Former central banker Willem Buiter once remarked that the Federal Reserve’s “unusual and exigent circumstances” clause, which enables it to lend to “any individual, partnership or corporation” if it can’t get the dough from other banks, allows the Fed to lend against a dead dog if it so chooses.
It looks like the US central bank did precisely that.
Readers no doubt know that Bloomberg entered into a hard-fought battle over its Freedom of Information Act request to compel the Fed to release the details of its various lending programs during the crisis to the public. The banking regulator used the patently bogus excuse that revealing that information could damage the competitive positions of firms that had received the loans. That was patently bogus since all the major recipients are in the market on an ongoing basis and rejiggering their exposures based on market opportunities.
The only party at risk at this juncture was the Fed, since it would have its decisions scrutinized. And in a democracy, it is of vital public interest that an organization as influential as the Fed, which committed large amounts of funding outside Constitutionally-mandated budget processes, be held accountable for its actions.
The information was released yesterday and Bloomberg has provided a first cut on a small but juicy portion of it, the Primary Dealer Credit Facility. From a risk standpoint, the loans mace under this program violated the central bank guideline known as the Bagehot rule: “Lend freely, against good collateral, at penalty rates”. That is the prescription if the borrower is facing a bank run, meaning a liquidity crisis. The fact that 72% of the Fed’s loans on September 29 from the Primary Dealer Credit Facility were junk or equivalent (defaulted and unrated securities or equity) is further proof that many financial firms were facing a solvency, not a liquidity, crisis. The breakdown:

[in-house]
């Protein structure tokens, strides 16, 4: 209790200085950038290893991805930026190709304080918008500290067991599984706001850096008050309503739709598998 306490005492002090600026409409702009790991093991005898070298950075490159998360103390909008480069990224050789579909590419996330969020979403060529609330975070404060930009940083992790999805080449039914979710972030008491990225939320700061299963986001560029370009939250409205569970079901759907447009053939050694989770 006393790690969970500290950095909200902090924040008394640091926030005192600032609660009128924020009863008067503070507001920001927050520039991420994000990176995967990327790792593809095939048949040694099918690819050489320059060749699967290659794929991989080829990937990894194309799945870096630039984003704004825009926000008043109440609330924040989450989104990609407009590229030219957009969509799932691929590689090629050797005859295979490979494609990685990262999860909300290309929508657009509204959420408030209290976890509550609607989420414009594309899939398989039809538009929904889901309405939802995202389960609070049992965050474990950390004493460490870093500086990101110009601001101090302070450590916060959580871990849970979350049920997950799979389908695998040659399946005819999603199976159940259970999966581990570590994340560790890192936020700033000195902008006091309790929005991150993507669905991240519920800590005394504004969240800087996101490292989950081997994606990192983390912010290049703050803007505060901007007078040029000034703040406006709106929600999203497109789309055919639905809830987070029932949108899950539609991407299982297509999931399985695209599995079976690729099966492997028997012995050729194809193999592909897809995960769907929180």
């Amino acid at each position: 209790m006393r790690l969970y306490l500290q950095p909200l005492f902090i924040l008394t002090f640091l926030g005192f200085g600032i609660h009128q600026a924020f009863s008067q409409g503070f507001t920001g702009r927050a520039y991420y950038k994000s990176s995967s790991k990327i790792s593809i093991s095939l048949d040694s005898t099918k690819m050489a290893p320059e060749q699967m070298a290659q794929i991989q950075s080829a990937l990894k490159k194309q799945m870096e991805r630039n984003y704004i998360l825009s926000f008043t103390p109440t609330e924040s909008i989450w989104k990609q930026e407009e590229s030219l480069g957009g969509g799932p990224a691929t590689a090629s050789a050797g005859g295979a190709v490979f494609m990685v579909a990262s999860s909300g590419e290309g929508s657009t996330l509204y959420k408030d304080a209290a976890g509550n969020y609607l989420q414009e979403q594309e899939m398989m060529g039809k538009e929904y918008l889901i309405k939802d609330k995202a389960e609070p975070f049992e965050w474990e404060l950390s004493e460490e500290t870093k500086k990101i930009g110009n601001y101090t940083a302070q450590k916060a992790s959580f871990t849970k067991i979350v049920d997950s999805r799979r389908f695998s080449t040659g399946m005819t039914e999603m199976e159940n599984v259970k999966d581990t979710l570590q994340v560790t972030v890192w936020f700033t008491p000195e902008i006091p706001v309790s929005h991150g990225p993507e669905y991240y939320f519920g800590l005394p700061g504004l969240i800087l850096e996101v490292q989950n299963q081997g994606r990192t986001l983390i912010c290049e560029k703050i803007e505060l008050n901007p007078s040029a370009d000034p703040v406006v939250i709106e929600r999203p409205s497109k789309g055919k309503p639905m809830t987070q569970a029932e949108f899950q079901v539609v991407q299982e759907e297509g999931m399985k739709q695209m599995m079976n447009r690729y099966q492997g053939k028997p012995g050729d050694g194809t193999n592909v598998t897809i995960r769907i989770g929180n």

Equities comprised $71.7 billion, or 43.6 percent of the total. High- yield debt, including the defaulted issues, accounted for $18.4 billion, or 11.2 percent. Collateral of unknown rating was $28 billion, or 17 percent…..The U.S. central bank allowed borrowers to use $929 million in market-valued debt that had gone into default, rated D, as collateral on that day, 2008, more than the $905.5 million in Treasuries that were pledged…
And the haircuts were so low that the ideas that these were collateralized loans is a joke. The “collateralization” was a necessary legal fiction for throwing cash at anyone who thought they needed it:
The Fed loans on Sept. 29, 2008, represented a 5.49 percent “collateral cushion,” the amount by which the pledged assets exceeded the loan value….
To put things in perspective, the market haircut on most debt securities during the period of the crisis starting in September 2008 was above 40 percent,” [Craig] Pirrong [a finance professor at the University of Houston} said….The cushion “was far too small for the risk of the underlying collateral,” Pirrong said. “Collateral that’s junk or defaulted debt and equities at a time when market volatility was huge is pretty eye opening.”
It wasn’t just “most debt securities” that had tanked in value. Consider the fate of AAA rated ABS CDOs, which were one of the most serious black holes at virtually all of the dealer banks. We reproduced this chart on repo haircuts in ECONNED: